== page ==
(Newser) - Newt Gingrich's much-derided interest-free credit line at Tiffany & Co is no more, reports the Washington Post, citing personal finance records that were released today. In May, financial disclosure forms for his wife, Callista, indicated the family had a credit line between $250,000 and $500,000 with the... More »

Banks Jack ATM Fees, Blame Reform

Chase is experimenting with a $5 fee for non-customers

(Newser) - If you’re far from an ATM belonging to your own bank, brace yourself to shell out a few bucks. Banks across the country are hiking ATM fees, reports. Chase, for example, is charging non-customers $5 to use their ATMs in an Illinois pilot program—and that’s... More »

Get Fit, Financially Speaking, in 2010

A 12-month guide to taking control of your finances

(Newser) - If your New Year’s resolution is to take control of your finances, you’re in luck: Brett Arends provides a handy month-by-month guide in the Wall Street Journal :
  • January: Max out your 401(k) contributions if your budget can handle it, or at least hit the company match level. Ideally,
... More »

Money Trouble May Signal Alzheimer’s

Financial advisers ponder meaning of 'competence'

(Newser) - The first sign of Arthur Packel's Alzheimer's was the call from the homeowner's association asking for unpaid fees. As his mind began its long slide, it turns out, the first thing he did was simply stop paying bills. When his wife tried to pick up the slack, she found much... More »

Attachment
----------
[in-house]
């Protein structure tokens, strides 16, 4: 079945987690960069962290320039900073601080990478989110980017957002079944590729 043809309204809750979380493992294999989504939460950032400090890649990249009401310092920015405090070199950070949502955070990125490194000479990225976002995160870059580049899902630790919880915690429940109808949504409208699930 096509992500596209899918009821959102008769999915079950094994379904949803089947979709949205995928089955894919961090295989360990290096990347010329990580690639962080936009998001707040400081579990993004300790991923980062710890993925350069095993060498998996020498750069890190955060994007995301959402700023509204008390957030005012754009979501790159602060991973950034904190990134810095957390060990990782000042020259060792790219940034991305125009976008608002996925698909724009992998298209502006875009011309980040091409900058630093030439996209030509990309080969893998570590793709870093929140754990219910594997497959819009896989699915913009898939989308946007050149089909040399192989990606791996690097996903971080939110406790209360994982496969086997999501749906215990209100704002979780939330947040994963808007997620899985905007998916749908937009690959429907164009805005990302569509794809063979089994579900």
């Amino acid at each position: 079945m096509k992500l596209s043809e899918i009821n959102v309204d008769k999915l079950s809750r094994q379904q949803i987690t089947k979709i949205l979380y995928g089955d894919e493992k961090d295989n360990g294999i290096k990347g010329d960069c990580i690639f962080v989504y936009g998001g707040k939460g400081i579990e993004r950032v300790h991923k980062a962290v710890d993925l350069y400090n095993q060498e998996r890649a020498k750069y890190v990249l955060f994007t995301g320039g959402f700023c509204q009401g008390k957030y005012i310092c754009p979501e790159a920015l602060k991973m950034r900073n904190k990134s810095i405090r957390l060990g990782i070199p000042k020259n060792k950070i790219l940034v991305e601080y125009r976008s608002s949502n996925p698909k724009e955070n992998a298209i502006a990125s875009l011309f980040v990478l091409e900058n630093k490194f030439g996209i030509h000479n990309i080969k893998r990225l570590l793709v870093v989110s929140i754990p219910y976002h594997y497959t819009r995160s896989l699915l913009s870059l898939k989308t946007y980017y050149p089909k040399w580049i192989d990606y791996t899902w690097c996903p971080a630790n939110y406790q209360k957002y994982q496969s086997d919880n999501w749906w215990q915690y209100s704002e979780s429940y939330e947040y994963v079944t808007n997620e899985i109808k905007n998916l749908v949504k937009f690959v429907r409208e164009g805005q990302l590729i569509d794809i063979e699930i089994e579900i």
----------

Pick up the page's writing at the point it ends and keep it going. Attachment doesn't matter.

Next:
Debtor’s Prison Makes Its Ugly Return

Government 'shakes down' citizens for collectors

(Newser) - Strongly worded letters and menacing phone calls aren't enough, it seems, to whip America's debtors into shape. Instead, the country's collection industry is turning to civil courts, using taxpayer money and government resources to pursue "low level deadbeats," finds Reason . The process pits debtors against a system that... More »

Straighten Out Your Finances in 2010

Some simple moves can net $1K or more

(Newser) - On the eve of the first serious workday of the New Year, take a hard look at your finances and see where you can cut back in 2010. A relatively small investment in time can result in some serious savings, Kathy Kristof writes for the Los Angeles Times :
  • Save automatically:
... More »

Best iPhone Apps to Manage Money

(Newser) - Many banks are now developing iPhone applications to let you manage your accounts, but several free apps can help you keep your finances straight. The Wall Street Journal looks at some of the best.
  • Mint—links all of your accounts, from checking and savings to loans and investments, into one
... More »